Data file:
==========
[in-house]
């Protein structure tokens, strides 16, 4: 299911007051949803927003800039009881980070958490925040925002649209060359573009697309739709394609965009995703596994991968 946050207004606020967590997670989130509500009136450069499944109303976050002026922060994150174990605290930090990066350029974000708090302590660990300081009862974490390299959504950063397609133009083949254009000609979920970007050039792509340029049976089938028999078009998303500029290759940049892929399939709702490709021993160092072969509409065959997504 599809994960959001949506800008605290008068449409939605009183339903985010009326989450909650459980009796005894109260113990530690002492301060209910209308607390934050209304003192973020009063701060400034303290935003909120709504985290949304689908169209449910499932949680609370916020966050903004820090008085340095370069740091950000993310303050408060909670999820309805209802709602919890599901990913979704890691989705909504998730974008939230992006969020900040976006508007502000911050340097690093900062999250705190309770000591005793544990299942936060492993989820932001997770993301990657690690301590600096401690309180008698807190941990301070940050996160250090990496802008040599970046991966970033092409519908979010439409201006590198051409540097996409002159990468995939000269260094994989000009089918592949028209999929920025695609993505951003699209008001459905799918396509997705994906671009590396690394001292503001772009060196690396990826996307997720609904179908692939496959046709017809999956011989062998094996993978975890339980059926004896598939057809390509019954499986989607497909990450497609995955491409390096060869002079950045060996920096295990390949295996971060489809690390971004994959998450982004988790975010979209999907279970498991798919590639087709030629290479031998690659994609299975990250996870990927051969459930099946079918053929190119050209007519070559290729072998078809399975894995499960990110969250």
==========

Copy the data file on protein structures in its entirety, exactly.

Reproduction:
[in-house]
């Protein structure tokens, strides 16, 4: 299911007051949803927003800039009881980070958490925040925002649209060359573009697309739709394609965009995703596994991968 946050207004606020967590997670989130509500009136450069499944109303976050002026922060994150174990605290930090990066350029974000708090302590660990300081009862974490390299959504950063397609133009083949254009000609979920970007050039792509340029049976089938028999078009998303500029290759940049892929399939709702490709021993160092072969509409065959997504 599809994960959001949506800008605290008068449409939605009183339903985010009326989450909650459980009796005894109260113990530690002492301060209910209308607390934050209304003192973020009063701060400034303290935003909120709504985290949304689908169209449910499932949680609370916020966050903004820090008085340095370069740091950000993310303050408060909670999820309805209802709602919890599901990913979704890691989705909504998730974008939230992006969020900040976006508007502000911050340097690093900062999250705190309770000591005793544990299942936060492993989820932001997770993301990657690690301590600096401690309180008698807190941990301070940050996160250090990496802008040599970046991966970033092409519908979010439409201006590198051409540097996409002159990468995939000269260094994989000009089918592949028209999929920025695609993505951003699209008001459905799918396509997705994906671009590396690394001292503001772009060196690396990826996307997720609904179908692939496959046709017809999956011989062998094996993978975890339980059926004896598939057809390509019954499986989607497909990450497609995955491409390096060869002079950045060996920096295990390949295996971060489809690390971004994959998450982004988790975010979209999907279970498991798919590639087709030629290479031998690659994609299975990250996870990927051969459930099946079918053929190119050209007519070559290729072998078809399975894995499960990110969250």